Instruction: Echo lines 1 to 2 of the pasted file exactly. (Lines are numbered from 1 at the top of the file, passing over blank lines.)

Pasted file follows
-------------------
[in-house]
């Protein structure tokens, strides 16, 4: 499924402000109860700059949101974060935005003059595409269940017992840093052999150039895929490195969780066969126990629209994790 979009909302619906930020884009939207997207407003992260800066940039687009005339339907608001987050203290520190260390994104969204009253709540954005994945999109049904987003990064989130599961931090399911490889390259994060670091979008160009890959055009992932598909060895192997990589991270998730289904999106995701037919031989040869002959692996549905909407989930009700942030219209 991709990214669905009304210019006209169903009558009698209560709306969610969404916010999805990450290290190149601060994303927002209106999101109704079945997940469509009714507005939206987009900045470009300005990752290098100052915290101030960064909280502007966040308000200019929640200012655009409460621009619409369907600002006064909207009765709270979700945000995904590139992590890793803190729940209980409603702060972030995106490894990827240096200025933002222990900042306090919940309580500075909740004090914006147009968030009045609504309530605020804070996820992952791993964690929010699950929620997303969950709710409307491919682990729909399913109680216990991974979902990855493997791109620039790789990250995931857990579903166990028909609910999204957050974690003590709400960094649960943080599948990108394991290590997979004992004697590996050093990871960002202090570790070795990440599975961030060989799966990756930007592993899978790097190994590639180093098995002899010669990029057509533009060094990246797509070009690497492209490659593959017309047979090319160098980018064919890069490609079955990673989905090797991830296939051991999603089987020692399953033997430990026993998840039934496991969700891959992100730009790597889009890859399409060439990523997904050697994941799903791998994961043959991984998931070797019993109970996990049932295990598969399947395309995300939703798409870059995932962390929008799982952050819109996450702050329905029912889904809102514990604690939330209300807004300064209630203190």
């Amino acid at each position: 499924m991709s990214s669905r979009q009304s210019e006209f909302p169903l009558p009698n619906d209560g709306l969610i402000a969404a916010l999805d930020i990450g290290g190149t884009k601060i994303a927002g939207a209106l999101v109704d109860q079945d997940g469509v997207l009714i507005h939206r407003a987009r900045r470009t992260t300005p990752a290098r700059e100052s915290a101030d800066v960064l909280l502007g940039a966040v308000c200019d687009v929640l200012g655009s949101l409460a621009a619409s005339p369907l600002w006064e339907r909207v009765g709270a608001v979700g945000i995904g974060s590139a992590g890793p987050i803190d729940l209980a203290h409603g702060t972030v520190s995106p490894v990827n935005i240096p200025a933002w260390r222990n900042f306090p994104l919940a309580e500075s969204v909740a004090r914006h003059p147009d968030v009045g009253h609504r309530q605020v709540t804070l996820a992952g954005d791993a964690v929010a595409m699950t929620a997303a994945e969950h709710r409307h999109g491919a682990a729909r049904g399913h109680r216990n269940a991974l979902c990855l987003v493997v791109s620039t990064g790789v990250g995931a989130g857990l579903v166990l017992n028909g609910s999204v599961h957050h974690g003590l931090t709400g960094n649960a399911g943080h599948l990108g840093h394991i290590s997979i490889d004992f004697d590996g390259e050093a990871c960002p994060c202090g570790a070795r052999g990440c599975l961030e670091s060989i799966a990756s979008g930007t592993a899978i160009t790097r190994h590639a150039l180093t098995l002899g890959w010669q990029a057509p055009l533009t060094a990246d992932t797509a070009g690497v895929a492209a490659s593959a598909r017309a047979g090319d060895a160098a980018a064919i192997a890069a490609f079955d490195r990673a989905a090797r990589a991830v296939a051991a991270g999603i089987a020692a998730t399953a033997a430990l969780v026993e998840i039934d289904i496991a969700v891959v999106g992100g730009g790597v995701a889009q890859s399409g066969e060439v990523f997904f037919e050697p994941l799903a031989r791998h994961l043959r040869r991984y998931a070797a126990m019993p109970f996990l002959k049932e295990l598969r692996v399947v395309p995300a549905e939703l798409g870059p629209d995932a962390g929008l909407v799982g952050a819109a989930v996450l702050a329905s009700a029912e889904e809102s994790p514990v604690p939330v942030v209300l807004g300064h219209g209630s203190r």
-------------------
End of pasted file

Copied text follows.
[in-house]
């Protein structure tokens, strides 16, 4: 499924402000109860700059949101974060935005003059595409269940017992840093052999150039895929490195969780066969126990629209994790 979009909302619906930020884009939207997207407003992260800066940039687009005339339907608001987050203290520190260390994104969204009253709540954005994945999109049904987003990064989130599961931090399911490889390259994060670091979008160009890959055009992932598909060895192997990589991270998730289904999106995701037919031989040869002959692996549905909407989930009700942030219209 991709990214669905009304210019006209169903009558009698209560709306969610969404916010999805990450290290190149601060994303927002209106999101109704079945997940469509009714507005939206987009900045470009300005990752290098100052915290101030960064909280502007966040308000200019929640200012655009409460621009619409369907600002006064909207009765709270979700945000995904590139992590890793803190729940209980409603702060972030995106490894990827240096200025933002222990900042306090919940309580500075909740004090914006147009968030009045609504309530605020804070996820992952791993964690929010699950929620997303969950709710409307491919682990729909399913109680216990991974979902990855493997791109620039790789990250995931857990579903166990028909609910999204957050974690003590709400960094649960943080599948990108394991290590997979004992004697590996050093990871960002202090570790070795990440599975961030060989799966990756930007592993899978790097190994590639180093098995002899010669990029057509533009060094990246797509070009690497492209490659593959017309047979090319160098980018064919890069490609079955990673989905090797991830296939051991999603089987020692399953033997430990026993998840039934496991969700891959992100730009790597889009890859399409060439990523997904050697994941799903791998994961043959991984998931070797019993109970996990049932295990598969399947395309995300939703798409870059995932962390929008799982952050819109996450702050329905029912889904809102514990604690939330209300807004300064209630203190």